Sex and Peer Pressure

Thanks in part to social media, it’s easier than ever to look at what others are doing and think, “Should I be doing that, too?” Whether it be vacations to Palm Springs, fanny packs as purses (ha) or anal play. Peer pressure can exert a lot of influence, much too much, over our actions.

There’s a certain perception that if you try things, like casual or anal sex, that you’re more sexually liberated—and there's a catch 22 between being seen as 'liberated' and 'slutty'. On the flip side, that creates a perception that if you don’t want to try these things, that you must not be sexually liberated. You might even be (gasp) a prude. Your partner wants to do it, people in porn are doing it, it seems like everyone else is doing it—doesn’t that mean you have to do it, too?

You may hear the term ‘peer pressure’ and think back to teenage ragers, trying drinking or smoking, but the fact is that we suffer from peer pressure well into adulthood, about all kinds of stuff. We may feel pressured to do, say or buy things just because we see others doing them. Especially when those things seem aspirational in some way (#goals), it can be hard to resist the temptation to try them, just to fit in.

When it comes to sex, you don’t need to do anything you don’t want to do, period! Good sex is all about exploring what feels good to you, and you should always feel free to assert your boundaries. Just like it’s OK to want things in your butt, it’s totally OK to NOT want things in your butt.

Anal sex, in particular, is subject to peer pressure. In the UK, a study showed that both teen girls and boys felt extreme social pressure to try anal. They felt that unless they tried it, they wouldn’t achieve the social and relationship status they wanted, and saw it as a kind of test that must be passed, or else.

Women, in particular, are groomed from a young age to be more compliant, to submit to the male gaze and to male desires. From grooming habits to the orgasm gap, we do many things in order to conform to social pressures that uphold this old dynamic. While anyone can enjoy anal, the way we think and talk about it—as something adventurous, as something partner's want, and we're are expected to give them—can unfairly influence our decision to try it. This goes for all kinds of acts, between all kinds of partners, too.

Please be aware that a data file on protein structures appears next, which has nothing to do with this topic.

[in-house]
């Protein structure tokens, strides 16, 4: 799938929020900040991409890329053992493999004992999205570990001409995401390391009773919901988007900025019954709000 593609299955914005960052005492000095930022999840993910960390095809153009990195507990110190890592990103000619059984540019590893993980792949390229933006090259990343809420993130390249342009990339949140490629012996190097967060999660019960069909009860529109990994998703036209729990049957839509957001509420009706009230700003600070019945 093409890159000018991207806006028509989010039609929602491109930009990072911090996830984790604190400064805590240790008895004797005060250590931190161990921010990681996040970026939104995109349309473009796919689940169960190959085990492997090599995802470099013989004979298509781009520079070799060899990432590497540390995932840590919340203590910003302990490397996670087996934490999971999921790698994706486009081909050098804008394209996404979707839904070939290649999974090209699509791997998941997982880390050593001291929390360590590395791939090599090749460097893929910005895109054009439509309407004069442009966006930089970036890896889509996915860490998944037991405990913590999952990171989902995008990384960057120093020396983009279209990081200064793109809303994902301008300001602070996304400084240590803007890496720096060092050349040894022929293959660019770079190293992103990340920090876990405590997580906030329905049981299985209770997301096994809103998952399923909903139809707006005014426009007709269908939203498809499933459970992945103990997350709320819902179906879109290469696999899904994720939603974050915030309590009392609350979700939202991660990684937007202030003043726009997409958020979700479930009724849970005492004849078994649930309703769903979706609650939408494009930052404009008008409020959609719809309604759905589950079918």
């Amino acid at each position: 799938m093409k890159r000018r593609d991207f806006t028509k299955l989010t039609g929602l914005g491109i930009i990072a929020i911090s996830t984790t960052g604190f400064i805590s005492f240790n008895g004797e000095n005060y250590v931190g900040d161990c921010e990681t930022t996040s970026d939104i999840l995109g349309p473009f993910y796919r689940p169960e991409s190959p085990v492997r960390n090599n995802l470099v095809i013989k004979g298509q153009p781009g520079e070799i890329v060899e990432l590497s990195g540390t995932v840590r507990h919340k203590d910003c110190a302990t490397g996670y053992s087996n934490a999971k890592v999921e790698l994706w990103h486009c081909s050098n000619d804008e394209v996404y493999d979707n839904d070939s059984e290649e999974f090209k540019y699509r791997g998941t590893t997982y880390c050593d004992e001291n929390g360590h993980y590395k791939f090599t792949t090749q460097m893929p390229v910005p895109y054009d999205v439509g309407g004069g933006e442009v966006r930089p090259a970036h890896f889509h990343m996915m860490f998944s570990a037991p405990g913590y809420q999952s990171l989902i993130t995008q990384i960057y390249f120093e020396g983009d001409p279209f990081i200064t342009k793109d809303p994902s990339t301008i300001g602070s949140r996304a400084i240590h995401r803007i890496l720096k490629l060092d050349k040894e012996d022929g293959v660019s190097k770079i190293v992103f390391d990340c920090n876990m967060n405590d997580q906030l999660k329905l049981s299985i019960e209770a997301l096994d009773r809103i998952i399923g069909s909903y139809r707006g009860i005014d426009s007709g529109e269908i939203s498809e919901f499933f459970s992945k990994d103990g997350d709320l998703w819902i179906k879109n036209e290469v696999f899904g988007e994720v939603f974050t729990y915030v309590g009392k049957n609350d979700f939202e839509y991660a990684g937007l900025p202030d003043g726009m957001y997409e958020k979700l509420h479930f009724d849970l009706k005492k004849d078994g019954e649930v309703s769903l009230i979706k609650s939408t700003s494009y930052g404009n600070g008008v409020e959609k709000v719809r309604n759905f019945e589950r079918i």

When it comes to sex and your body, you owe it to yourself not to give in to these pressures. It’s one thing to agree with a trusted partner in an intimate setting to try something new; it’s another to worry that unless you try something, you’ll no longer be loved or accepted. While social media exposes us to a wealth of new ideas, it also has the tendency to exert a more negative influence in our lives, encouraging conformity and leading to issues like FOMO. Because of it, we may feel pressured to compromise, and even change ourselves, to meet expectations.

Remember: Good sex is always consensual, full stop. If a partner is pressuring you to use drugs or alcohol, begging or complaining that you won’t do something, that’s coercion. No means no, and only “Yes!” means yes. If you’re doing something because you feel like you have to, in order to fit in or to please someone else, then it’s not consensual. Like what you like without shame, and try whatever you want on your own timeline, nobody else's!